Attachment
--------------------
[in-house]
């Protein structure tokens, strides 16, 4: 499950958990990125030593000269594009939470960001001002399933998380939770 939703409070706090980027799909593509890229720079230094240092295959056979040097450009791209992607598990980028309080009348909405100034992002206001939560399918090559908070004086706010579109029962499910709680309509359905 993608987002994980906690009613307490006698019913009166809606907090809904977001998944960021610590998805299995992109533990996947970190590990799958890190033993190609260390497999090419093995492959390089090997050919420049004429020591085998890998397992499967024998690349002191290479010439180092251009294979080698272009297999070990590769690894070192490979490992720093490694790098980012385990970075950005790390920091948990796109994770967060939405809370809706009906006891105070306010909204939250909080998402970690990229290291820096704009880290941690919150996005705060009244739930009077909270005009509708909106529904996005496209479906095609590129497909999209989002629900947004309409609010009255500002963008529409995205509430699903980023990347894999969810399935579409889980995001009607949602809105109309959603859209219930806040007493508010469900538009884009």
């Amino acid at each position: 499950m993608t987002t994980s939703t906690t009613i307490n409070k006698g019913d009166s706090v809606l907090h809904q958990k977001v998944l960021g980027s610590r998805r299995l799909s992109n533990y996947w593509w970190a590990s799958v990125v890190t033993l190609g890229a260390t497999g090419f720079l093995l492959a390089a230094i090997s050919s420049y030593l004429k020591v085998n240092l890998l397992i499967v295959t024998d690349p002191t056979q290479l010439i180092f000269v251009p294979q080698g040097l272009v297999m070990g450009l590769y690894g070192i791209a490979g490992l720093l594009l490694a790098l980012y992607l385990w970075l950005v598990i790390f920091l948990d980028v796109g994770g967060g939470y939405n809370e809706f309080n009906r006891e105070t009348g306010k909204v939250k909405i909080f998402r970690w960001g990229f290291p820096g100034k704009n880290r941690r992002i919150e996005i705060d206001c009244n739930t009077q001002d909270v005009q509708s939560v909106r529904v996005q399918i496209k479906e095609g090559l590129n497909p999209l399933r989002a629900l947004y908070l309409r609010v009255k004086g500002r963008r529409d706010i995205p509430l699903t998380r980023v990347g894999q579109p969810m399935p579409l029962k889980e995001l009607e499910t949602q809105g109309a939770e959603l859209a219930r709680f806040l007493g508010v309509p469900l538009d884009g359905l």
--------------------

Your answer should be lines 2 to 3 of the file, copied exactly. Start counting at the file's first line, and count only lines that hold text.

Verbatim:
């Protein structure tokens, strides 16, 4: 499950958990990125030593000269594009939470960001001002399933998380939770 939703409070706090980027799909593509890229720079230094240092295959056979040097450009791209992607598990980028309080009348909405100034992002206001939560399918090559908070004086706010579109029962499910709680309509359905 993608987002994980906690009613307490006698019913009166809606907090809904977001998944960021610590998805299995992109533990996947970190590990799958890190033993190609260390497999090419093995492959390089090997050919420049004429020591085998890998397992499967024998690349002191290479010439180092251009294979080698272009297999070990590769690894070192490979490992720093490694790098980012385990970075950005790390920091948990796109994770967060939405809370809706009906006891105070306010909204939250909080998402970690990229290291820096704009880290941690919150996005705060009244739930009077909270005009509708909106529904996005496209479906095609590129497909999209989002629900947004309409609010009255500002963008529409995205509430699903980023990347894999969810399935579409889980995001009607949602809105109309959603859209219930806040007493508010469900538009884009």
């Amino acid at each position: 499950m993608t987002t994980s939703t906690t009613i307490n409070k006698g019913d009166s706090v809606l907090h809904q958990k977001v998944l960021g980027s610590r998805r299995l799909s992109n533990y996947w593509w970190a590990s799958v990125v890190t033993l190609g890229a260390t497999g090419f720079l093995l492959a390089a230094i090997s050919s420049y030593l004429k020591v085998n240092l890998l397992i499967v295959t024998d690349p002191t056979q290479l010439i180092f000269v251009p294979q080698g040097l272009v297999m070990g450009l590769y690894g070192i791209a490979g490992l720093l594009l490694a790098l980012y992607l385990w970075l950005v598990i790390f920091l948990d980028v796109g994770g967060g939470y939405n809370e809706f309080n009906r006891e105070t009348g306010k909204v939250k909405i909080f998402r970690w960001g990229f290291p820096g100034k704009n880290r941690r992002i919150e996005i705060d206001c009244n739930t009077q001002d909270v005009q509708s939560v909106r529904v996005q399918i496209k479906e095609g090559l590129n497909p999209l399933r989002a629900l947004y908070l309409r609010v009255k004086g500002r963008r529409d706010i995205p509430l699903t998380r980023v990347g894999q579109p969810m399935p579409l029962k889980e995001l009607e499910t949602q809105g109309a939770e959603l859209a219930r709680f806040l007493g508010v309509p469900l538009d884009g359905l």